September 13, 2007

U.S. needs to pay reparations for slavery


By David A. Love
Published by Progressive Media Project and Knight-Ridder Tribune News Service
March, 2000

Reprinted in A Reader For College Writers, 6E (Santi V. Buscemi ed., McGraw-Hill, 2004).

In December, officials from Germany, Eastern Europe and the United States signed a historic agreement to pay $5 billion in reparations to Nazi slave laborers and their families. U.S. Secretary of State Madeleine Albright called the deal the first serious attempt to compensate "those whose labor was stolen or coerced during a time of outrage and shame. It is critical to completing the unfinished business of the old century before entering the new."

Unwittingly, Albright was making the perfect case for reparations to the descendants of African slaves in America. Since the United States has pressured the German and Swiss governments to own up to the sins of their past, shouldn't our country own up to the sins of its past?

Randall Robinson, executive director of TransAfrica and author of the new book, "The Debt: What America Owes to Blacks" (Dutton, 2000), believes that the nation's racial problems cannot be solved unless the United States compensates blacks for the massive crime of slavery, the "grievous wrong that has been committed against African Americans, and takes steps to redress that wrong."

Robinson notes that the U.S. government requested 100 slaves to construct the Capitol in Washington, a potent symbol of freedom and democracy. Masters who agreed to lend their slaves to the government received $5 per month per slave. Subsequently, forced labor helped clear the land for the rest of the District of Columbia.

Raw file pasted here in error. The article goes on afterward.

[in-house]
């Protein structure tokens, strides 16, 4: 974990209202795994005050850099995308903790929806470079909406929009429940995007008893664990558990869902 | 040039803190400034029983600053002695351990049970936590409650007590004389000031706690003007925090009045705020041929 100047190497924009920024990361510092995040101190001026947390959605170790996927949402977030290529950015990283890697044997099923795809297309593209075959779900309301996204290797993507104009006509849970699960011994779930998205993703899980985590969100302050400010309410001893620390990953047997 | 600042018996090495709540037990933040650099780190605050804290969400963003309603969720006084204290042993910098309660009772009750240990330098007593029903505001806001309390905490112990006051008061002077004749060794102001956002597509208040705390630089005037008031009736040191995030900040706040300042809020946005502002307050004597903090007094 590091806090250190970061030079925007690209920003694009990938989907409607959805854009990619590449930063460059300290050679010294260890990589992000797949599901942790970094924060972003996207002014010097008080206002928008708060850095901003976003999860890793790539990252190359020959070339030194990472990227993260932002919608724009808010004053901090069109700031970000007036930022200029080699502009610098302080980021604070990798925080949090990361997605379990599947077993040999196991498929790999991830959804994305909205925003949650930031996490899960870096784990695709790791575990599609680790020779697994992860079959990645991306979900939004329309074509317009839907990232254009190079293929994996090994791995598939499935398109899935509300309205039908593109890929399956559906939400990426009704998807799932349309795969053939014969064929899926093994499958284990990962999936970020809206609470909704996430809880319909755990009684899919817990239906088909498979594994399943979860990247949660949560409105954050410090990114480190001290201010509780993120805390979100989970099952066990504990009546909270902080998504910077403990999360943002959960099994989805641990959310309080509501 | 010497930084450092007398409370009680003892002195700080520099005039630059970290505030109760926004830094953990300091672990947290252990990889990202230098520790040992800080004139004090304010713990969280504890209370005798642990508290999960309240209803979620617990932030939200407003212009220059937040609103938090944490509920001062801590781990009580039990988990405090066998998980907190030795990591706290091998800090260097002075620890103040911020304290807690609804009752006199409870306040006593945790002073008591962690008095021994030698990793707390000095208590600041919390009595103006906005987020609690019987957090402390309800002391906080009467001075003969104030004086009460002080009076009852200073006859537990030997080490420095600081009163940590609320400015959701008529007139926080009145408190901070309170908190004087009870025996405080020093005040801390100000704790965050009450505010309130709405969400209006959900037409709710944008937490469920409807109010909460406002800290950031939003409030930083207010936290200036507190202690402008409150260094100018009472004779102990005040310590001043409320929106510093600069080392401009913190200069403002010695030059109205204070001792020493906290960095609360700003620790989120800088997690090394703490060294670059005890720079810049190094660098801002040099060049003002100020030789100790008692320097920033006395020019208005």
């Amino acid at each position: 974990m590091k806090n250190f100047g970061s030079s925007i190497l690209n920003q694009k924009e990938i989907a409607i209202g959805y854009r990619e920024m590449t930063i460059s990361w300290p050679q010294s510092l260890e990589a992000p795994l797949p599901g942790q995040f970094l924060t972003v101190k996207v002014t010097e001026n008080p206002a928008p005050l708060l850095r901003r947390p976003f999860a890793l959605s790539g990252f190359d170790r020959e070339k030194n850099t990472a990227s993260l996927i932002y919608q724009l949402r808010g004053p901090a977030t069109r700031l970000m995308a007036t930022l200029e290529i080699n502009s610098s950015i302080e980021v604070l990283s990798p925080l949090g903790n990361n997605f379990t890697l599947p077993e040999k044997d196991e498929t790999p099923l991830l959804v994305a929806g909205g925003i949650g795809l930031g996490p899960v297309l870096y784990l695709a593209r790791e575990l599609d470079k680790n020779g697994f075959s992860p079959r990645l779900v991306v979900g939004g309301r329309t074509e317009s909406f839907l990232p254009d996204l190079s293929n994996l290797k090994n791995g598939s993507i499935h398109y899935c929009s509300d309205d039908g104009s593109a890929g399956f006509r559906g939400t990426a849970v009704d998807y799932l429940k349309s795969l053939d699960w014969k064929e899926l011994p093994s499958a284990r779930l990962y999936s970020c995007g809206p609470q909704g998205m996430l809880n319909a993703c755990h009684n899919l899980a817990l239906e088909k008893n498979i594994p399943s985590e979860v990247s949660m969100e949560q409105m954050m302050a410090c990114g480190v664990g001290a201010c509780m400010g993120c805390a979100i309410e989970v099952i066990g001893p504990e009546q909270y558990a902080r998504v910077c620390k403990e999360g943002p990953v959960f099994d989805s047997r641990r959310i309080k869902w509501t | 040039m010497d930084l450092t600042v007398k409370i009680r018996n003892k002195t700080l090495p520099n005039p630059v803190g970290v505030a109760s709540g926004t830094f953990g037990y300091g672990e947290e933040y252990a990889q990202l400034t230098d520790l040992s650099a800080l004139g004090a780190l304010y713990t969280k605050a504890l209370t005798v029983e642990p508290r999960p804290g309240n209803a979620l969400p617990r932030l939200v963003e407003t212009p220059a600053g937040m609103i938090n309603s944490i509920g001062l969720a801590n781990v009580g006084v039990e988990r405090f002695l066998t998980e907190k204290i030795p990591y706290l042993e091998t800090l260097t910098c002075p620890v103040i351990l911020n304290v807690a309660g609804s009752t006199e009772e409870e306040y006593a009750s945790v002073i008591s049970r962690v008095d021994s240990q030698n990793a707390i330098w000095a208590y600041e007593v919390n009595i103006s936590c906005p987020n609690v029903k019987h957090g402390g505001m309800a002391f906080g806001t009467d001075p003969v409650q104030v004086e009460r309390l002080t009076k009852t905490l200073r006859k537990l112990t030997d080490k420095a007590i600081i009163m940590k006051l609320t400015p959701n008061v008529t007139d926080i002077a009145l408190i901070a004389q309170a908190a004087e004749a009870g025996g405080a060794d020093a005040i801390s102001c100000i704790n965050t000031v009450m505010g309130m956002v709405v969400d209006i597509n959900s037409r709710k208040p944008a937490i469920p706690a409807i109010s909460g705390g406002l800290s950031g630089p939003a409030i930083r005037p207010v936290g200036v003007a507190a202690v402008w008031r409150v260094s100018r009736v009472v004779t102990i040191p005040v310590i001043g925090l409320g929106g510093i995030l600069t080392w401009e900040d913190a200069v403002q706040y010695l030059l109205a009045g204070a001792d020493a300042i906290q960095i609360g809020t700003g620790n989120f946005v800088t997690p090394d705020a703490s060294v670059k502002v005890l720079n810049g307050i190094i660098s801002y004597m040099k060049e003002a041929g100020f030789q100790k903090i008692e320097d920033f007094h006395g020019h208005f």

Advocates for reparations point not only to the past injustices of slavery, but to the present racial inequalities that are a manifestation of slavery's legacy. In 1996, 39.5 percent of black children lived in poverty, as compared to 15.5 percent of white children, according to "The Social Health of the Nation" (Oxford University Press, 1999). The infant-mortality rate for African Americans in 1996 was more than twice as high as for whites, a proportional gap larger than in 1970.

Social injustice is accompanied by inequalities in the criminal-justice system. According to Human Rights Watch and the Sentencing Project, African Americans make up 13 percent to 15 percent of all drug users, yet account for 36 percent of all arrests for drug possession. In 1996, the incarceration rate for black men was eight times that of white men.

In 1865, following the end of the Civil War, Congress passed a bill that called for the seizure of Confederate property and the allocation of 40 acres of land and a mule to each of the former enslaved blacks. President Andrew Johnson vetoed the bill.

In every legislative session since 1989, Rep. John Conyers, D-Mich., has introduced bill H.R. 40 -- for "40 acres and a mule" -- legislation that would establish a commission to examine slavery and its lingering effects on African Americans and the country as a whole. The commission would then make recommendations to the Congress on appropriate remedies.

"What we're trying to do is start a discussion," says Conyers. "This is the most averted subject matter in the congressional agenda."

Others suggest that the road to reparations is possible through legal action. The National Coalition of Blacks for Reparations in America, based in Washington, D.C., plans to sue the U.S. government on this issue.

"Our team is convinced that a solidly crafted lawsuit will help us achieve our reparations," says the group's attorney, Adjoa Aiyetoro. "Much like our ancestors who fought for 250 years to end chattel slavery, we cannot refuse to demand reparations in every forum because it appears that the government is unlikely to give it to us or that we do not have agreement as to what form it will take."

America, your silence on reparations smacks of hypocrisy.

Copyright © 2000 by David A. Love

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